The great Syrian writer Zakaria Tamer posted the text below on his FaceBook site last week — I (umm nuwâs at Walls )translated it into English:
Who are you?
Who is the Syrian?
The Syrian is an unknown citizen, he did not become famous for having chosen death, prison, endurance to the point of martyrdom and self-abasement that lead to freedom. The Syrian is a citizen living outside Syria and a citizen living within its borders readying himself to leave as soon as he is able, and that which unites Syrians in and outside Syria is a loathing of dictators and their regimes from A to Z.
The little one is eaten and the big one is eaten
The great thief devoured many little thieves , and the people exchanged satisfied glances, and they whispered in hushed voices: Justice always comes late, and the big thief will be swallowed up by an even bigger thief, and the biggest thief will be swallowed up by the blood of the martyrs.
The blind men
Sheikh Mahmoud told his young pupils to go to the window and to look at the sky from there, so the pupils rushed to the window, and Sheikh Mahmoud asked them:
“What do you see in the sky?”
The pupils said “An airplane flying.”
Sheikh Mahmoud said “You see very well! What else do you see?”
The pupils said “We see some clouds, and a sun.”
Then Sheikh Mahmoud said, questioning them insistently: “What else do you see besides the sun, the clouds, and the airplane?”
So the pupils stared at the sky, and then they said, sure of themselves, “Nothing, besides the sun and the clouds, because the airplane has disappeared.”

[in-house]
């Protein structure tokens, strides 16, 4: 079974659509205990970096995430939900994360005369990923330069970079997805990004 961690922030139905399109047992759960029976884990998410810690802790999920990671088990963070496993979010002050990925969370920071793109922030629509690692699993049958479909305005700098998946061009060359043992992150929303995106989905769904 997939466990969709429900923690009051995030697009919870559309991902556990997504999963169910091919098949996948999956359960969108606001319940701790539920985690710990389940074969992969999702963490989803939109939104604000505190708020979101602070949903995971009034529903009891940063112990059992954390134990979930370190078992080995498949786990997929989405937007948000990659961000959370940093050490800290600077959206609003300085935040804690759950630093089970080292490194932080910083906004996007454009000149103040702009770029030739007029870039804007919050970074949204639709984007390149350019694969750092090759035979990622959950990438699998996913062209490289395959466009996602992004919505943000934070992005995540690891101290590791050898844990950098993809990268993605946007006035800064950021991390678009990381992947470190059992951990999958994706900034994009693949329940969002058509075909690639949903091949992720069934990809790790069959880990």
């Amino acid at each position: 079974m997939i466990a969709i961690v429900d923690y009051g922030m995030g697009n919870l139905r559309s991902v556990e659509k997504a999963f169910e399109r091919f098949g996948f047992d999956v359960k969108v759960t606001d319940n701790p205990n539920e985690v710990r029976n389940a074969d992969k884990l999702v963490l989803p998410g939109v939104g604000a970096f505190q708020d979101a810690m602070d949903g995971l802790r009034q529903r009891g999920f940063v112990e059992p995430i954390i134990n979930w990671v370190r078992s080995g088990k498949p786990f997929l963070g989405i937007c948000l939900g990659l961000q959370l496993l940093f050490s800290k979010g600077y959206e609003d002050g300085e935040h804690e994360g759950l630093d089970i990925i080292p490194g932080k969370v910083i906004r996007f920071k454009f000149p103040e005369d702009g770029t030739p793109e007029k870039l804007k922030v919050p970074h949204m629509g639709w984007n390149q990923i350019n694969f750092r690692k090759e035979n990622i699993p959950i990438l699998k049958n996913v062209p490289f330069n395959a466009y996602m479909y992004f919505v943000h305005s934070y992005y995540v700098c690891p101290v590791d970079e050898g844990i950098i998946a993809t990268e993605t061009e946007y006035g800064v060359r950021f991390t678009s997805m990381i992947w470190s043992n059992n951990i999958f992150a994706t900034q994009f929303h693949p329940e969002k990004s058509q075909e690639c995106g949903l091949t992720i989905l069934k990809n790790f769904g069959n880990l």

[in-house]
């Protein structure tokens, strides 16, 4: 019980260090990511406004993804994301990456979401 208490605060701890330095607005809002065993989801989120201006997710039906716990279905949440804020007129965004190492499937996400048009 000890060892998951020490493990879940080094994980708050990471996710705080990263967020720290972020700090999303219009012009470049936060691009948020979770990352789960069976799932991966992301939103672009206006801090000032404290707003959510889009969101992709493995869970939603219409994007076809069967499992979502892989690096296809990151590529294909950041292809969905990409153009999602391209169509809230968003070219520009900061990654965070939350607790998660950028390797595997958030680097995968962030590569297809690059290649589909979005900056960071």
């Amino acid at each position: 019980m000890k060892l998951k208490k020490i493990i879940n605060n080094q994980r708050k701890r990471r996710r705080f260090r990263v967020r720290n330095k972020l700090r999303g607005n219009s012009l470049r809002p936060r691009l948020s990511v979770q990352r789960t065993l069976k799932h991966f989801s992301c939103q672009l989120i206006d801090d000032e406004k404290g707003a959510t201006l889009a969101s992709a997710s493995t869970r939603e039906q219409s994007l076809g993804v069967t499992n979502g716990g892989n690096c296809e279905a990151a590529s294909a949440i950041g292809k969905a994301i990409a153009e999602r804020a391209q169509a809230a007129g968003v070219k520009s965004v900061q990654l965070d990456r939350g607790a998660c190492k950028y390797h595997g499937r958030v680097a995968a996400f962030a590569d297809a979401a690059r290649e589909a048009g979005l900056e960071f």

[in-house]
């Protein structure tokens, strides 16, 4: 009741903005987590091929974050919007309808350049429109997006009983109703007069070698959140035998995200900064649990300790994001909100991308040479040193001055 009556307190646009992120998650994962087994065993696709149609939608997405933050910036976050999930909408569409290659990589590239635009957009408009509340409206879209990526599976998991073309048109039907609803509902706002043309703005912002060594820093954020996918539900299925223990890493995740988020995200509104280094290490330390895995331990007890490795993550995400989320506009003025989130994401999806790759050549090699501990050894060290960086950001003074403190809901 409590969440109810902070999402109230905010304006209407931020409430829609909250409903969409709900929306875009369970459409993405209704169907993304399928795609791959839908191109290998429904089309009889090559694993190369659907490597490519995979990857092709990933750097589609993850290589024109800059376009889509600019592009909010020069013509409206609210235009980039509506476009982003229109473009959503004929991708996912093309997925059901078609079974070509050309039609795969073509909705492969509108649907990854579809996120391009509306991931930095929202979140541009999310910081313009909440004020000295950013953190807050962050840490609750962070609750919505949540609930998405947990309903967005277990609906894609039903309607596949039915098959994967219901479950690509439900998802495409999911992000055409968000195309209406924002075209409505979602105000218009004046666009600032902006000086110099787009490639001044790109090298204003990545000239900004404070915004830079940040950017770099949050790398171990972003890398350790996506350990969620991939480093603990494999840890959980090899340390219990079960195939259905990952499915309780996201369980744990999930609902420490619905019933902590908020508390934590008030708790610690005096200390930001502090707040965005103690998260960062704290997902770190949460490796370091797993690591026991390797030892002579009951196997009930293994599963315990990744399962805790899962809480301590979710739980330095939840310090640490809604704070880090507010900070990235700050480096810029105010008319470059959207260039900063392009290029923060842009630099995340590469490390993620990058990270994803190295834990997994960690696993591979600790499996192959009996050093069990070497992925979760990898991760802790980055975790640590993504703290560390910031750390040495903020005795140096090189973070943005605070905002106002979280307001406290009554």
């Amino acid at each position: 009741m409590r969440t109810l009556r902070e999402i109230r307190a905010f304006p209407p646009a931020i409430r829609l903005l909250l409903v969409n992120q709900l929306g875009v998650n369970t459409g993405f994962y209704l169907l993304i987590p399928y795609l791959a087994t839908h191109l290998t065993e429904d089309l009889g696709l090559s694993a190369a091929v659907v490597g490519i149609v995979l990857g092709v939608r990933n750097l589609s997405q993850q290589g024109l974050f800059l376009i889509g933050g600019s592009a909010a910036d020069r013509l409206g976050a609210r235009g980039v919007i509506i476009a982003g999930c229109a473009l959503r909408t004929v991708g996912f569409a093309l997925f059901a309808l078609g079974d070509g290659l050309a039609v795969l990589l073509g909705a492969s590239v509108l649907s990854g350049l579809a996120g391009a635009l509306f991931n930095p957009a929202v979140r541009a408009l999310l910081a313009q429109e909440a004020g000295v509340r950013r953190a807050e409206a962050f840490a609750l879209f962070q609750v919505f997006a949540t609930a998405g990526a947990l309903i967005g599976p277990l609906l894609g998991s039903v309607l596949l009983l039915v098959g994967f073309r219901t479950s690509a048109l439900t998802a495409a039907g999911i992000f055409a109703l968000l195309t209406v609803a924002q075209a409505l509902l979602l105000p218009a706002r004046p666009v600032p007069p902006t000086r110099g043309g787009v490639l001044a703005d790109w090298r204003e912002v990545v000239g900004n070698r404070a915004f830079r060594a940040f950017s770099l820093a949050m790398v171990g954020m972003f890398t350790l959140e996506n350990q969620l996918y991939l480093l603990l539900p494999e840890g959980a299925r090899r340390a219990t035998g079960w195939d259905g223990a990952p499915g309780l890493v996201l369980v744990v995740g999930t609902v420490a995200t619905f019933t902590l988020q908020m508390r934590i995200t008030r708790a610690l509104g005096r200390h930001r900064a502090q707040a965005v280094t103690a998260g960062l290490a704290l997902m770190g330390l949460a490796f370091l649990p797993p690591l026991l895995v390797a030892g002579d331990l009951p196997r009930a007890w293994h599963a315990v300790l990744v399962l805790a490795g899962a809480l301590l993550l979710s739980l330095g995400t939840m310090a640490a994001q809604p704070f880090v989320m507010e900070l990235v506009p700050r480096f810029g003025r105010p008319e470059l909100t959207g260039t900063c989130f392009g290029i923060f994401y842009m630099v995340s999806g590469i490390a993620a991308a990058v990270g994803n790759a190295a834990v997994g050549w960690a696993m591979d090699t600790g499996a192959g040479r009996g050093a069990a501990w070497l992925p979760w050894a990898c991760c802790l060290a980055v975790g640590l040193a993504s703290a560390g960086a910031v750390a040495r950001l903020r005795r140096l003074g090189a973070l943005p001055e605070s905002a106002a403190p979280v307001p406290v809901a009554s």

Then Sheikh Mahmoud said to them, in an angry voice: “You are worthless! It is as if I were teaching blind men who notice nothing!”
And when the little pupils left the school, they walked along the street feeling as if they were blind beggars knocking on all the doors for alms, but no door opened for them, and they looked up at the sky, but they saw nothing but the clouds and the sun.
What is left
Each writer is what he writes, and that’s all, neither more nor less, and any other noise he makes has no more value than grains of sand piled onto other grains of sand. Today there are writers who fill the public forums of Syria sighing and moaning about their support for the revolutions, but all that they wrote before the revolution was no more than whispers and suggestions in locked bedrooms where women are preparing to undress, for they wrote nothing and demanded nothing.
Don’t be timid!
The writer: I’m going to write about the growing number of beggars, and I will give the reasons for that with an in-depth analysis.
The pen: Why don’t you write about those men whose timidity keeps them from joining forces with the beggars?